This can go south real quick, but there is also a ton of benefit to this “gloves off” approach to asking questions. When we are tipsy we are more straightforward and to the point, which is exactly what you want when you’re asking quiz questions. Remember that the whole point of these quiz questions is to develop some sort of rapport with the quiz taker, and you only have 7 questions to do that. You can’t beat around the bush and ask indirect questions if you want to really establish some trust within that short amount of time.
*Make sure you go back and proofread the questions later if you actually follow the tipsy rule and drink while writing them
Write 7 questions with 3-6 answer choices per question
Part 3: Using your quiz to build your email list
After someone answers all the questions of your quiz, you can choose to show them an email capture form and use the quiz as a method for generating new contacts you can follow up with and sell to, or just keep on your newsletter. These forms convert at 50% on average, but not by accident – there are very particular things you’ll need to write on your opt-in form to achieve that level of success. Here are the three most important ones.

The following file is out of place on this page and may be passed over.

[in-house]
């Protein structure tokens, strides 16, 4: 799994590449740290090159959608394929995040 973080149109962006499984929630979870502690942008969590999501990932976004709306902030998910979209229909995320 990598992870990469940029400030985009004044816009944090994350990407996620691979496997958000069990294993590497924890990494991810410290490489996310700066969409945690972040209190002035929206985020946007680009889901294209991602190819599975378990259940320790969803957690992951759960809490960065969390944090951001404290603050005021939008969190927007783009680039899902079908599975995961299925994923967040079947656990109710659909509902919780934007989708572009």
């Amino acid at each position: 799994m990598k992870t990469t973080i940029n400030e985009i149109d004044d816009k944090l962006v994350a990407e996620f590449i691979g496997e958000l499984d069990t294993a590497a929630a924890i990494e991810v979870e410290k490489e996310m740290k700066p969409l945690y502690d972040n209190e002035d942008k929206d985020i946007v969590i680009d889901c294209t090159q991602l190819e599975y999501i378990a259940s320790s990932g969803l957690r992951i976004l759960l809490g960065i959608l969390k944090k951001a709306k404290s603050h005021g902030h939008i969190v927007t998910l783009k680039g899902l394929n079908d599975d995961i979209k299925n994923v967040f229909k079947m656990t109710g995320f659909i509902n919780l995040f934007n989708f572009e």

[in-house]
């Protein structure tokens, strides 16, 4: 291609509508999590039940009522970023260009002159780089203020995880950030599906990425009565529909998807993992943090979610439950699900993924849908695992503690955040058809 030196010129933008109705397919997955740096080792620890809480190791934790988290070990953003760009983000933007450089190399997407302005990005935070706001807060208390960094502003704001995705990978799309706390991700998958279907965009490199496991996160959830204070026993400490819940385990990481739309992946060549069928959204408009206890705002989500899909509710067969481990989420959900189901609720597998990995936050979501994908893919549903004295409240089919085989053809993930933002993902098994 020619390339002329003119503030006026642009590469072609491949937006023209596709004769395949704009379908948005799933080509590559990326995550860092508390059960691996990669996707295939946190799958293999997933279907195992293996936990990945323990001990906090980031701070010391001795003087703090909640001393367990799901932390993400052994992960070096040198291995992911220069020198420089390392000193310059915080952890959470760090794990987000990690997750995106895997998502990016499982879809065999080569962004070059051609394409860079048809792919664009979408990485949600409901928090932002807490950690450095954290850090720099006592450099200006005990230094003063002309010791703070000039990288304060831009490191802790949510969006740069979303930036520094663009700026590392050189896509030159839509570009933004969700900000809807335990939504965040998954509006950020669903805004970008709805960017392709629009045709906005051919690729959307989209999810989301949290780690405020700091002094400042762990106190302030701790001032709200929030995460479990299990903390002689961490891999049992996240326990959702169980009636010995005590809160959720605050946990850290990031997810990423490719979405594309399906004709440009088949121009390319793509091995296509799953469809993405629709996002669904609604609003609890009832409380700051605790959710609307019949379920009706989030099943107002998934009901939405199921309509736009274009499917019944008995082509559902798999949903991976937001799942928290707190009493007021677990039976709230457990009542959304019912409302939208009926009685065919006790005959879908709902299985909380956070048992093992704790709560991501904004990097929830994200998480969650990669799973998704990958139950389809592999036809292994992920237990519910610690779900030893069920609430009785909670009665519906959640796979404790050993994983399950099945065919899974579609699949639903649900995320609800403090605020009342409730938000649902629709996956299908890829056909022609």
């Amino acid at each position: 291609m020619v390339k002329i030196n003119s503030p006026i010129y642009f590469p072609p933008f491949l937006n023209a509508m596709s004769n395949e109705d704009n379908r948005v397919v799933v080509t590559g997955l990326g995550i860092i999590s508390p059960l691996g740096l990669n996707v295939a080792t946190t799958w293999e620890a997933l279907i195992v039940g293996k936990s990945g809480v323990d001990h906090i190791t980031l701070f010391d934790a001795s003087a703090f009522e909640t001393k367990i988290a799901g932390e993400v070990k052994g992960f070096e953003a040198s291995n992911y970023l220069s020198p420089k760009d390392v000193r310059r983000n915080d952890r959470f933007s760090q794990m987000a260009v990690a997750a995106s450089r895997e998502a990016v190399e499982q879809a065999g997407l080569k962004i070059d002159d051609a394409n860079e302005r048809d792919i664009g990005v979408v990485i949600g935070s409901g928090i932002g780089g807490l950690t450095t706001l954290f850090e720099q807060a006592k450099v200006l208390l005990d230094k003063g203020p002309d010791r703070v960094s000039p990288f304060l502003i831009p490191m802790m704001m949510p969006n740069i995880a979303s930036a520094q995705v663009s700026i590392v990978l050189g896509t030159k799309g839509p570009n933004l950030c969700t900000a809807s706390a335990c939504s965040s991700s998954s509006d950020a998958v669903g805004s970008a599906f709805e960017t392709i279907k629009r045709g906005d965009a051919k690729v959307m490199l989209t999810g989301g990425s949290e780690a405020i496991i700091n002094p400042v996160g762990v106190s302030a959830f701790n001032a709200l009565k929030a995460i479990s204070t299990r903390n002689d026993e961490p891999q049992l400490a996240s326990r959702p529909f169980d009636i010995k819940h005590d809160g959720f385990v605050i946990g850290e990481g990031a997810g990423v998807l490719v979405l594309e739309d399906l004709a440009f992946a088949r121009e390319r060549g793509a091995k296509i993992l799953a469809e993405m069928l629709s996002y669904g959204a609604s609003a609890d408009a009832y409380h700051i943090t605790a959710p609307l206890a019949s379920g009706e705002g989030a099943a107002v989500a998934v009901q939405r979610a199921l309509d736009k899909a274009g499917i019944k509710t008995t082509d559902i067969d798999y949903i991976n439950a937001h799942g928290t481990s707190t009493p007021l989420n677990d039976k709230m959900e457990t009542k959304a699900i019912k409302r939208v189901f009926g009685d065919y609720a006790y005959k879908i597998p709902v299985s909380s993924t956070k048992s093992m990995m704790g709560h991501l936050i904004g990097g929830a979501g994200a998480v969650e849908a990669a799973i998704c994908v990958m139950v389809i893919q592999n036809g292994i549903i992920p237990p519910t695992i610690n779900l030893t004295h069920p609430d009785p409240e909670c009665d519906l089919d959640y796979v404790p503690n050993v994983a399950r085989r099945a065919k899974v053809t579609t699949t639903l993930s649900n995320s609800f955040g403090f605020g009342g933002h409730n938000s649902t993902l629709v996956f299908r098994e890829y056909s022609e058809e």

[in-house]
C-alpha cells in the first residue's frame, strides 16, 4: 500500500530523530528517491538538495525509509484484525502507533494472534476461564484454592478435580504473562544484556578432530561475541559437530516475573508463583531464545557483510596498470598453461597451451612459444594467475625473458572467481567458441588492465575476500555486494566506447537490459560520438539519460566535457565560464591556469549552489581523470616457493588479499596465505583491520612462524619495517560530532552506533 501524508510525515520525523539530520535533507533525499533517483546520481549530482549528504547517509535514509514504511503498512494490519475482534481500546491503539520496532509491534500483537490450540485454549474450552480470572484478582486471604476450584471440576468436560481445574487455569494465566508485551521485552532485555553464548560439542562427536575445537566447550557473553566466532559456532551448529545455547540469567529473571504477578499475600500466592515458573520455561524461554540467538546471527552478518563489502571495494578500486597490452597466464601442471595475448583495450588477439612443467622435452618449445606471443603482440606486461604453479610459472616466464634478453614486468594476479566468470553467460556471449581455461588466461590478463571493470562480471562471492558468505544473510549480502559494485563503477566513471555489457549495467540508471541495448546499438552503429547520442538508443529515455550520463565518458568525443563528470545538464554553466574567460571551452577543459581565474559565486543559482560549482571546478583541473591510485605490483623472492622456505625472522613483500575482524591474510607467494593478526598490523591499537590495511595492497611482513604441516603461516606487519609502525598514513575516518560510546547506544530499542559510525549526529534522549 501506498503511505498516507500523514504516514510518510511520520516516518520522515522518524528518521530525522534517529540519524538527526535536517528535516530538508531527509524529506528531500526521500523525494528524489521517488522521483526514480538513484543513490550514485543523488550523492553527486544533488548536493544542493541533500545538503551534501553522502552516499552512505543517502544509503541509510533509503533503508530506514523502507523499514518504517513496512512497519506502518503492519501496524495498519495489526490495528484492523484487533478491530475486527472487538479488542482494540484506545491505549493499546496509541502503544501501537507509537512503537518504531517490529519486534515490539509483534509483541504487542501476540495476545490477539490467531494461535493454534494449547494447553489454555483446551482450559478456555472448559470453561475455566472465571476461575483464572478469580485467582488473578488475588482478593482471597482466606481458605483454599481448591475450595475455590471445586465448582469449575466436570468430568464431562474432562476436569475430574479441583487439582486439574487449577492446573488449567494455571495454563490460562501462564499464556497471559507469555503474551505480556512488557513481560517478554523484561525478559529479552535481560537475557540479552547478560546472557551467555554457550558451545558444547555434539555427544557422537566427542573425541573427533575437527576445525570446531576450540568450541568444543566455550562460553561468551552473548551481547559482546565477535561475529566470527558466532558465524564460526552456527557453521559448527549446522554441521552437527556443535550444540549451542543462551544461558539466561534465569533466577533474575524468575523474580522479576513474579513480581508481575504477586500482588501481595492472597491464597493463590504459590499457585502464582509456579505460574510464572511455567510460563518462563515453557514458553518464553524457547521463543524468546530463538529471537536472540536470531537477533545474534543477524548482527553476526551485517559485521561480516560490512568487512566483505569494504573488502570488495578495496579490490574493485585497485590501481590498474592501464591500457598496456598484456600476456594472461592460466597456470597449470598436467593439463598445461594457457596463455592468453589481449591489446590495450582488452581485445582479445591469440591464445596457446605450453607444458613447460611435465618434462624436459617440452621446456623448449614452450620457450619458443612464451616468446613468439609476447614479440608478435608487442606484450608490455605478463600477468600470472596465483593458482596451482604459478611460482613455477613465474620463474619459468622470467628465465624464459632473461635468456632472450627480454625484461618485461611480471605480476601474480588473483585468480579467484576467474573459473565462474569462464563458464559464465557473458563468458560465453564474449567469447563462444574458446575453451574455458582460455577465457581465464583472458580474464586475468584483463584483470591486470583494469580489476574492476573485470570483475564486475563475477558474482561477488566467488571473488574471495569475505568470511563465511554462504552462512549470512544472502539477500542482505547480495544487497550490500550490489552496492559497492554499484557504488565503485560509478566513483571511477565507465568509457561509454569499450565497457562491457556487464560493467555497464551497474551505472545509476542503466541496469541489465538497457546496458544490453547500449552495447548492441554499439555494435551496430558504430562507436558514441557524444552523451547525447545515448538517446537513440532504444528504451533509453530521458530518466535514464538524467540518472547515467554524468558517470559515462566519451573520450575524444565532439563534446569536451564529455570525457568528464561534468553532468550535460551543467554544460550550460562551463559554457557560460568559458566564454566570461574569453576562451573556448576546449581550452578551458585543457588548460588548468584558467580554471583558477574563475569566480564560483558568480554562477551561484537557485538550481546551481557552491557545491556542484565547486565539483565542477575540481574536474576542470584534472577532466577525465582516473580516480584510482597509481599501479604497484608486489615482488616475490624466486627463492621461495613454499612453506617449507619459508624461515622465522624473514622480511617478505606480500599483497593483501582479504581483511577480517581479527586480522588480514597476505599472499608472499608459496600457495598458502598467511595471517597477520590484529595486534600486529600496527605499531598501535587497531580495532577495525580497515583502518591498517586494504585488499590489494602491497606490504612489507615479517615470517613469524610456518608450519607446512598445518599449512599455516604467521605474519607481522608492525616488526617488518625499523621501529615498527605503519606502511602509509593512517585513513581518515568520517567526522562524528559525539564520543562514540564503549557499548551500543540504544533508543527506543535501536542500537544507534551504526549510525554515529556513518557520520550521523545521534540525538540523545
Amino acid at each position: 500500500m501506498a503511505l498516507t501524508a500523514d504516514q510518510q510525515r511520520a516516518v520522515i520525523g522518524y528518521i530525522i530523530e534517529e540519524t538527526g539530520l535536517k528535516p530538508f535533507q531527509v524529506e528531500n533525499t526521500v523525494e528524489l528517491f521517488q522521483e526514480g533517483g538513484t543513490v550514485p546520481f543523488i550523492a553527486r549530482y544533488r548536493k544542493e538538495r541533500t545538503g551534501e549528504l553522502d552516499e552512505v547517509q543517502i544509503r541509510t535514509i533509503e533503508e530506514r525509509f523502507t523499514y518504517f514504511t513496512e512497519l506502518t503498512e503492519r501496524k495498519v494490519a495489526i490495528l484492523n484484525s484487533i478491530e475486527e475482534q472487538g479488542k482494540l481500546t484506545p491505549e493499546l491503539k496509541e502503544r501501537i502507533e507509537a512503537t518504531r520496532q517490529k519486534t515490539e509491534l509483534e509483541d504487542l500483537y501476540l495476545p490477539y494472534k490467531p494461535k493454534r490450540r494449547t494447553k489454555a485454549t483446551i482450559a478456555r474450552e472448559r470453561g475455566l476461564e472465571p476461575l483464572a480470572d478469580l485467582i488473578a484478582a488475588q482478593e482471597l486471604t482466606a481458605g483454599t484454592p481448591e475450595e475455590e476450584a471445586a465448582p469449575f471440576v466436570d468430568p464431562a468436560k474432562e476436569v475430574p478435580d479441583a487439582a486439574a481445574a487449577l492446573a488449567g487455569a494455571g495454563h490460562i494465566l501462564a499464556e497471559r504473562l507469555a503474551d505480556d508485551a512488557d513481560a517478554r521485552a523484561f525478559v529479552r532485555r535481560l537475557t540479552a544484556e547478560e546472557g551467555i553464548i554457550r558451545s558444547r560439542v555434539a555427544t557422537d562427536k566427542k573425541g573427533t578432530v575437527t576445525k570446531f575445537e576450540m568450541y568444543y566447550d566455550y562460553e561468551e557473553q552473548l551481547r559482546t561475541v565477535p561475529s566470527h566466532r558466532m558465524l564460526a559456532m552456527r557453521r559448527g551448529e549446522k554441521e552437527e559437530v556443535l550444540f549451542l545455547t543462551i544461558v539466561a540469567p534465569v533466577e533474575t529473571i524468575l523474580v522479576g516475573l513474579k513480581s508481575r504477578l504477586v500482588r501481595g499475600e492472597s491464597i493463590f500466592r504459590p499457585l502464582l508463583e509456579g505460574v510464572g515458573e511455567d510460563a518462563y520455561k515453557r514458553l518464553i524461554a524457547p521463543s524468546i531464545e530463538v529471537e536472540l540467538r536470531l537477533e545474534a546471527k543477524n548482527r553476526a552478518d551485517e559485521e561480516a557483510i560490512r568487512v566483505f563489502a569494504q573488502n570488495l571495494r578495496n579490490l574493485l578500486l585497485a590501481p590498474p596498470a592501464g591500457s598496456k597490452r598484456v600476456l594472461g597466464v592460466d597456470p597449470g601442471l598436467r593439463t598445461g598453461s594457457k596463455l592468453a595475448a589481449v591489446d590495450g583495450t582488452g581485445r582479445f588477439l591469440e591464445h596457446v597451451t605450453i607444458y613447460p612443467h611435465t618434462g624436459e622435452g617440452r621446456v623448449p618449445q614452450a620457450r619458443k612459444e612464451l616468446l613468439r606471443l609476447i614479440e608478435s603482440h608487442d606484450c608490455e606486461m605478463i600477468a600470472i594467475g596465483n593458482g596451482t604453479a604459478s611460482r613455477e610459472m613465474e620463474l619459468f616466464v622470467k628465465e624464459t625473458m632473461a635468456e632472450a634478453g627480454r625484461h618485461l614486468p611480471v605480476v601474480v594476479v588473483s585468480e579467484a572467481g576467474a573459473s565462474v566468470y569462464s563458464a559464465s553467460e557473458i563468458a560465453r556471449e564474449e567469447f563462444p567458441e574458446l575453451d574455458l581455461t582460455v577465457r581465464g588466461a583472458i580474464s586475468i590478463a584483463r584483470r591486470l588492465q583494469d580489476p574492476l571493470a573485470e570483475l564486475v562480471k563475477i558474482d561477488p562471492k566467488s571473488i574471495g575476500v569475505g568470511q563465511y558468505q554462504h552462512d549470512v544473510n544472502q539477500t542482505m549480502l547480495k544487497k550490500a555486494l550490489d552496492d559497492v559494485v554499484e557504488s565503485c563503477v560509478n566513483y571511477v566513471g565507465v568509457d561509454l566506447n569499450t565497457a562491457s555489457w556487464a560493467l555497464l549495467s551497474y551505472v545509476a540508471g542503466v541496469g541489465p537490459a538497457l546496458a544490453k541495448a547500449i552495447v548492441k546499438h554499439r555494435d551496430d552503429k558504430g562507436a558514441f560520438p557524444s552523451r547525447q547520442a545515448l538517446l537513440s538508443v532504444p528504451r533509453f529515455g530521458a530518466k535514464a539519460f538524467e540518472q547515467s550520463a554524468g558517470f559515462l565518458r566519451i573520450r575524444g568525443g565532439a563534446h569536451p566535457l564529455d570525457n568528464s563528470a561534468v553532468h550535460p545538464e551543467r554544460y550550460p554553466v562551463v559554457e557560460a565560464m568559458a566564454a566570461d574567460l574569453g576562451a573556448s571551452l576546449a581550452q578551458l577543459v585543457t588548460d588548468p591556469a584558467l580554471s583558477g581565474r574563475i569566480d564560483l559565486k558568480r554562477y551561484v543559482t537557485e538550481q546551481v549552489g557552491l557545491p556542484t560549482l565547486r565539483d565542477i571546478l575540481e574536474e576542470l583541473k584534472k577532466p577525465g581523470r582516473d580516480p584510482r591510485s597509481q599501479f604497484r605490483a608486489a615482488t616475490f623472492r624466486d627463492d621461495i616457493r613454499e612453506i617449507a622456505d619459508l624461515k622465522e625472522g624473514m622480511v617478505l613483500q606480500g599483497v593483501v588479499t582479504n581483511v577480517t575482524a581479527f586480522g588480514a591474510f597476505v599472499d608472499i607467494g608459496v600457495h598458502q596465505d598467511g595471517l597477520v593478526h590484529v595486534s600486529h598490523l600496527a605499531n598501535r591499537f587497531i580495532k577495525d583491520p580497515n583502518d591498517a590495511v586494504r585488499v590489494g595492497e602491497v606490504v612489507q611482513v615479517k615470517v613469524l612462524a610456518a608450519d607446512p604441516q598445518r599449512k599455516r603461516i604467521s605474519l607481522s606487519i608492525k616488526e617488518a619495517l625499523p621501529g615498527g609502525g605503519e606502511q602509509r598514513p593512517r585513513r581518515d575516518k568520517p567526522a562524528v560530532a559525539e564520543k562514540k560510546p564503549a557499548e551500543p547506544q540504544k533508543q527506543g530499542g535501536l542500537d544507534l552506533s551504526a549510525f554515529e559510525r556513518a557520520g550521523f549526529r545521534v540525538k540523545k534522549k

1. Tell people they get to see their results. You will be creating quiz results that show on the page right after each person fill in the opt-in form, so let people know that you’re going to reveal their results right away and they don’t have to wait for an email or anything. This instant gratification is exactly what we want out of a quiz, so ensure they know it’s coming.
2. Tell people you’ll send relevant follow-ups to improve their life. Because your quiz is going to assign each person an individual result, you’ll have the opportunity to send them follow-up communications to help them improve. This is super important because we all want to get better, but we also don’t want a bunch of recommendations that have nothing to do with who we actually are.
Pro Tip: The easiest way to write this part is to say “We will send you personalized tips on how to improve based on your personality” which is general enough to where you don’t have to go crazy creating content to send them but it’s also enticing enough to get people to opt in.